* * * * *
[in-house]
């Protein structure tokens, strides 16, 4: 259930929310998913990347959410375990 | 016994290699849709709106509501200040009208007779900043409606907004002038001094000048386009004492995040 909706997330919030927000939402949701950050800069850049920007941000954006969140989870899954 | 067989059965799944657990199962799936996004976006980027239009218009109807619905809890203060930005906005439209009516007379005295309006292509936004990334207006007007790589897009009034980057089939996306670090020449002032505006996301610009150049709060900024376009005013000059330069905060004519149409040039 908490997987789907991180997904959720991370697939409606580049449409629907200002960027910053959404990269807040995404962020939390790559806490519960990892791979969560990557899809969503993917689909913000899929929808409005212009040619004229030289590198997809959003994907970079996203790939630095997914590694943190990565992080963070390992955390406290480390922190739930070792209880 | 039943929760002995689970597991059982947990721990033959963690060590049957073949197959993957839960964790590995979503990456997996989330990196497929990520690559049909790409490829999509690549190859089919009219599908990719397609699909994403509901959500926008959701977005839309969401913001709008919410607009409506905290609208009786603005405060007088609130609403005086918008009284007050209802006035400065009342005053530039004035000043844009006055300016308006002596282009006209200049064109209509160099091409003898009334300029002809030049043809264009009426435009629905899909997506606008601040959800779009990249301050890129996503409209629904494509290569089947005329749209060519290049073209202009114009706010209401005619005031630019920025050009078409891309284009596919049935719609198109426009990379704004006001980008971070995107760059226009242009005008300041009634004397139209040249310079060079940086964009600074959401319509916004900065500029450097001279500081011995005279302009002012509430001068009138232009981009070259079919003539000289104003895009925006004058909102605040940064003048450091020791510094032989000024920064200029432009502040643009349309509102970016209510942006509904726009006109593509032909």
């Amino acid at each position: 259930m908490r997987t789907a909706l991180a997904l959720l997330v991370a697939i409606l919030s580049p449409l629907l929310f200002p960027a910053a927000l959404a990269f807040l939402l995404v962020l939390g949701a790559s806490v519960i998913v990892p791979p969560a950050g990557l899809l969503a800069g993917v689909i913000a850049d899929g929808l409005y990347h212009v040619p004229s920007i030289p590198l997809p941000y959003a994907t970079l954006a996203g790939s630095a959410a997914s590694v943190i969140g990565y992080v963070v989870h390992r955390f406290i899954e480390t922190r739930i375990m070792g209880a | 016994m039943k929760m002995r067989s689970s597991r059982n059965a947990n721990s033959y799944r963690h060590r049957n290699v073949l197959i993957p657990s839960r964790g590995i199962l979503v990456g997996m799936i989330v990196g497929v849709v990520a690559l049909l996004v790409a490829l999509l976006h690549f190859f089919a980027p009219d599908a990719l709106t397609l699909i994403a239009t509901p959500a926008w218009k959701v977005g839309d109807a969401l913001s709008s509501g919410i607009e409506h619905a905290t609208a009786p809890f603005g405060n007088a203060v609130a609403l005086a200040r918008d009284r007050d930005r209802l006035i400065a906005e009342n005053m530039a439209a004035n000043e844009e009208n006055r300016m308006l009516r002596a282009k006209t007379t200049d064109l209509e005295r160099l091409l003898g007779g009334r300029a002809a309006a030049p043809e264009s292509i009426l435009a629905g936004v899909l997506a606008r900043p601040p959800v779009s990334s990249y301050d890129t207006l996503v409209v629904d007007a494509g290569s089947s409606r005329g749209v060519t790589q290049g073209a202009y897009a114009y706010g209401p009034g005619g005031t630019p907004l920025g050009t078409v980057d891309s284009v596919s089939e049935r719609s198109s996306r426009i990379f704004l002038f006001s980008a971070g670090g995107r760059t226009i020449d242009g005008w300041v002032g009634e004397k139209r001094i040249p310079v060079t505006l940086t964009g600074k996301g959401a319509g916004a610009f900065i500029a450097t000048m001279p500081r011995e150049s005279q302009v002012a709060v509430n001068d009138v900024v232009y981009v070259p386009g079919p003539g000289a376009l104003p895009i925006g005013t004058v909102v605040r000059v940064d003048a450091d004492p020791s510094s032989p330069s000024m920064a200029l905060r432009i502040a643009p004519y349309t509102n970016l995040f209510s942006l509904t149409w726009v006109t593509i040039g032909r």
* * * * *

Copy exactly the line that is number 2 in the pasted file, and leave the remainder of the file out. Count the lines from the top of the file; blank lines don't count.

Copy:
């Protein structure tokens, strides 16, 4: 259930929310998913990347959410375990 | 016994290699849709709106509501200040009208007779900043409606907004002038001094000048386009004492995040 909706997330919030927000939402949701950050800069850049920007941000954006969140989870899954 | 067989059965799944657990199962799936996004976006980027239009218009109807619905809890203060930005906005439209009516007379005295309006292509936004990334207006007007790589897009009034980057089939996306670090020449002032505006996301610009150049709060900024376009005013000059330069905060004519149409040039 908490997987789907991180997904959720991370697939409606580049449409629907200002960027910053959404990269807040995404962020939390790559806490519960990892791979969560990557899809969503993917689909913000899929929808409005212009040619004229030289590198997809959003994907970079996203790939630095997914590694943190990565992080963070390992955390406290480390922190739930070792209880 | 039943929760002995689970597991059982947990721990033959963690060590049957073949197959993957839960964790590995979503990456997996989330990196497929990520690559049909790409490829999509690549190859089919009219599908990719397609699909994403509901959500926008959701977005839309969401913001709008919410607009409506905290609208009786603005405060007088609130609403005086918008009284007050209802006035400065009342005053530039004035000043844009006055300016308006002596282009006209200049064109209509160099091409003898009334300029002809030049043809264009009426435009629905899909997506606008601040959800779009990249301050890129996503409209629904494509290569089947005329749209060519290049073209202009114009706010209401005619005031630019920025050009078409891309284009596919049935719609198109426009990379704004006001980008971070995107760059226009242009005008300041009634004397139209040249310079060079940086964009600074959401319509916004900065500029450097001279500081011995005279302009002012509430001068009138232009981009070259079919003539000289104003895009925006004058909102605040940064003048450091020791510094032989000024920064200029432009502040643009349309509102970016209510942006509904726009006109593509032909």